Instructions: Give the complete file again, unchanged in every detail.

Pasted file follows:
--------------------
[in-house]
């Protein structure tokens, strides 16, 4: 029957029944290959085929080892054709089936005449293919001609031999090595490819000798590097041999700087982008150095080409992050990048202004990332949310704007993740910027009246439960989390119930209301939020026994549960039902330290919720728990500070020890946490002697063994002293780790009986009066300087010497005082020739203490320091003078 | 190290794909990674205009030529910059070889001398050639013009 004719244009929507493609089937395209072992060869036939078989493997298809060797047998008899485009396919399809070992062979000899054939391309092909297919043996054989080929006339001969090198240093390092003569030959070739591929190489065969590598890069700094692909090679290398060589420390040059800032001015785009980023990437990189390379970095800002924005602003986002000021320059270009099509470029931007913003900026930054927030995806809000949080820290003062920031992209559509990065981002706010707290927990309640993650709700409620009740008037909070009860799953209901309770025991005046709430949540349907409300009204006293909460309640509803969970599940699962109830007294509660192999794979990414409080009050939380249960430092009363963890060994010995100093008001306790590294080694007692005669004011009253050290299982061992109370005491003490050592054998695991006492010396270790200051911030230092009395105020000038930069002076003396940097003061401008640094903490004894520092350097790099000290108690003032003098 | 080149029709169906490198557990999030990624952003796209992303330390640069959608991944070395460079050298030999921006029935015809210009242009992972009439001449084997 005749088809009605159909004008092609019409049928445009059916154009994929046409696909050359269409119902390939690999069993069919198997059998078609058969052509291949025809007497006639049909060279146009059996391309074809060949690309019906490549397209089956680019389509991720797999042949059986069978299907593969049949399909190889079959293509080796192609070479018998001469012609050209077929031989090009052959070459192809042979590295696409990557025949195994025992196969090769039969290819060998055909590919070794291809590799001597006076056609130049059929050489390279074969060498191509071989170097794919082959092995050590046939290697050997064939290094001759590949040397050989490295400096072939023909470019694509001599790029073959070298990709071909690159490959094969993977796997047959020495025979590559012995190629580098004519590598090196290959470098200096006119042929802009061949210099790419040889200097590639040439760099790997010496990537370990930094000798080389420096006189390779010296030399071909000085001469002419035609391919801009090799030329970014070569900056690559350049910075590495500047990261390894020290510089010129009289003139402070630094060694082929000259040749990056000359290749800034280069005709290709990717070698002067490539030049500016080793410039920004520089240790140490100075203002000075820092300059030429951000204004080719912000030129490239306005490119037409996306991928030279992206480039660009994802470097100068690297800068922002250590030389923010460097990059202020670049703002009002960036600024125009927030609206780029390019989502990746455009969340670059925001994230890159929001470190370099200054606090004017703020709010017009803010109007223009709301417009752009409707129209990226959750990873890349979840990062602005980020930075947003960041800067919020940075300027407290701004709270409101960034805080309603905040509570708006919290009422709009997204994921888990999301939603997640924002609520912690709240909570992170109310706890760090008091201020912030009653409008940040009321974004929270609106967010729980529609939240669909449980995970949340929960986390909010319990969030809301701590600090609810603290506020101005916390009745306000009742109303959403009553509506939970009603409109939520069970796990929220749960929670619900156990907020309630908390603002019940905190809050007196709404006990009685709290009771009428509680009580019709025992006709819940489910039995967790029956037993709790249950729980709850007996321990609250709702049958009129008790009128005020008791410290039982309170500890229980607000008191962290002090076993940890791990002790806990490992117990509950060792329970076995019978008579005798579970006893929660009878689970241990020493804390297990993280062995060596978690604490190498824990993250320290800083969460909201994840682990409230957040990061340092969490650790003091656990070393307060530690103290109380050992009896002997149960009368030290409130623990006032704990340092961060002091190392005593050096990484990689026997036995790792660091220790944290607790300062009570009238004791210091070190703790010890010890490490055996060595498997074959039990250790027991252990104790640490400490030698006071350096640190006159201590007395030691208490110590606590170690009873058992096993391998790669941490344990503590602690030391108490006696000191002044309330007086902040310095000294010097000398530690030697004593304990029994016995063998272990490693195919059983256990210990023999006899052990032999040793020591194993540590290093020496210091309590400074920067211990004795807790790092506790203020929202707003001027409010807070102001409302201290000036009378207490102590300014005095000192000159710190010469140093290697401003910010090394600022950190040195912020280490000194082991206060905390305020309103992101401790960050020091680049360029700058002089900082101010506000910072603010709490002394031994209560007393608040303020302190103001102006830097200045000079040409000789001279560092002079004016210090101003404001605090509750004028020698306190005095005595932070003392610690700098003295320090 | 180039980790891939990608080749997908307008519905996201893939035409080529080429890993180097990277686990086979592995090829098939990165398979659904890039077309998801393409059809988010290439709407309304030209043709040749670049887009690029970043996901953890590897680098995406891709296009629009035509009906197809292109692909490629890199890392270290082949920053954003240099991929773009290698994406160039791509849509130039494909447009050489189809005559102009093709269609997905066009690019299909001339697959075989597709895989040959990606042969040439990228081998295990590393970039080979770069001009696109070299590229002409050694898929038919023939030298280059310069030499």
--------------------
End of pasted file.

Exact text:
[in-house]
């Protein structure tokens, strides 16, 4: 029957029944290959085929080892054709089936005449293919001609031999090595490819000798590097041999700087982008150095080409992050990048202004990332949310704007993740910027009246439960989390119930209301939020026994549960039902330290919720728990500070020890946490002697063994002293780790009986009066300087010497005082020739203490320091003078 | 190290794909990674205009030529910059070889001398050639013009 004719244009929507493609089937395209072992060869036939078989493997298809060797047998008899485009396919399809070992062979000899054939391309092909297919043996054989080929006339001969090198240093390092003569030959070739591929190489065969590598890069700094692909090679290398060589420390040059800032001015785009980023990437990189390379970095800002924005602003986002000021320059270009099509470029931007913003900026930054927030995806809000949080820290003062920031992209559509990065981002706010707290927990309640993650709700409620009740008037909070009860799953209901309770025991005046709430949540349907409300009204006293909460309640509803969970599940699962109830007294509660192999794979990414409080009050939380249960430092009363963890060994010995100093008001306790590294080694007692005669004011009253050290299982061992109370005491003490050592054998695991006492010396270790200051911030230092009395105020000038930069002076003396940097003061401008640094903490004894520092350097790099000290108690003032003098 | 080149029709169906490198557990999030990624952003796209992303330390640069959608991944070395460079050298030999921006029935015809210009242009992972009439001449084997 005749088809009605159909004008092609019409049928445009059916154009994929046409696909050359269409119902390939690999069993069919198997059998078609058969052509291949025809007497006639049909060279146009059996391309074809060949690309019906490549397209089956680019389509991720797999042949059986069978299907593969049949399909190889079959293509080796192609070479018998001469012609050209077929031989090009052959070459192809042979590295696409990557025949195994025992196969090769039969290819060998055909590919070794291809590799001597006076056609130049059929050489390279074969060498191509071989170097794919082959092995050590046939290697050997064939290094001759590949040397050989490295400096072939023909470019694509001599790029073959070298990709071909690159490959094969993977796997047959020495025979590559012995190629580098004519590598090196290959470098200096006119042929802009061949210099790419040889200097590639040439760099790997010496990537370990930094000798080389420096006189390779010296030399071909000085001469002419035609391919801009090799030329970014070569900056690559350049910075590495500047990261390894020290510089010129009289003139402070630094060694082929000259040749990056000359290749800034280069005709290709990717070698002067490539030049500016080793410039920004520089240790140490100075203002000075820092300059030429951000204004080719912000030129490239306005490119037409996306991928030279992206480039660009994802470097100068690297800068922002250590030389923010460097990059202020670049703002009002960036600024125009927030609206780029390019989502990746455009969340670059925001994230890159929001470190370099200054606090004017703020709010017009803010109007223009709301417009752009409707129209990226959750990873890349979840990062602005980020930075947003960041800067919020940075300027407290701004709270409101960034805080309603905040509570708006919290009422709009997204994921888990999301939603997640924002609520912690709240909570992170109310706890760090008091201020912030009653409008940040009321974004929270609106967010729980529609939240669909449980995970949340929960986390909010319990969030809301701590600090609810603290506020101005916390009745306000009742109303959403009553509506939970009603409109939520069970796990929220749960929670619900156990907020309630908390603002019940905190809050007196709404006990009685709290009771009428509680009580019709025992006709819940489910039995967790029956037993709790249950729980709850007996321990609250709702049958009129008790009128005020008791410290039982309170500890229980607000008191962290002090076993940890791990002790806990490992117990509950060792329970076995019978008579005798579970006893929660009878689970241990020493804390297990993280062995060596978690604490190498824990993250320290800083969460909201994840682990409230957040990061340092969490650790003091656990070393307060530690103290109380050992009896002997149960009368030290409130623990006032704990340092961060002091190392005593050096990484990689026997036995790792660091220790944290607790300062009570009238004791210091070190703790010890010890490490055996060595498997074959039990250790027991252990104790640490400490030698006071350096640190006159201590007395030691208490110590606590170690009873058992096993391998790669941490344990503590602690030391108490006696000191002044309330007086902040310095000294010097000398530690030697004593304990029994016995063998272990490693195919059983256990210990023999006899052990032999040793020591194993540590290093020496210091309590400074920067211990004795807790790092506790203020929202707003001027409010807070102001409302201290000036009378207490102590300014005095000192000159710190010469140093290697401003910010090394600022950190040195912020280490000194082991206060905390305020309103992101401790960050020091680049360029700058002089900082101010506000910072603010709490002394031994209560007393608040303020302190103001102006830097200045000079040409000789001279560092002079004016210090101003404001605090509750004028020698306190005095005595932070003392610690700098003295320090 | 180039980790891939990608080749997908307008519905996201893939035409080529080429890993180097990277686990086979592995090829098939990165398979659904890039077309998801393409059809988010290439709407309304030209043709040749670049887009690029970043996901953890590897680098995406891709296009629009035509009906197809292109692909490629890199890392270290082949920053954003240099991929773009290698994406160039791509849509130039494909447009050489189809005559102009093709269609997905066009690019299909001339697959075989597709895989040959990606042969040439990228081998295990590393970039080979770069001009696109070299590229002409050694898929038919023939030298280059310069030499």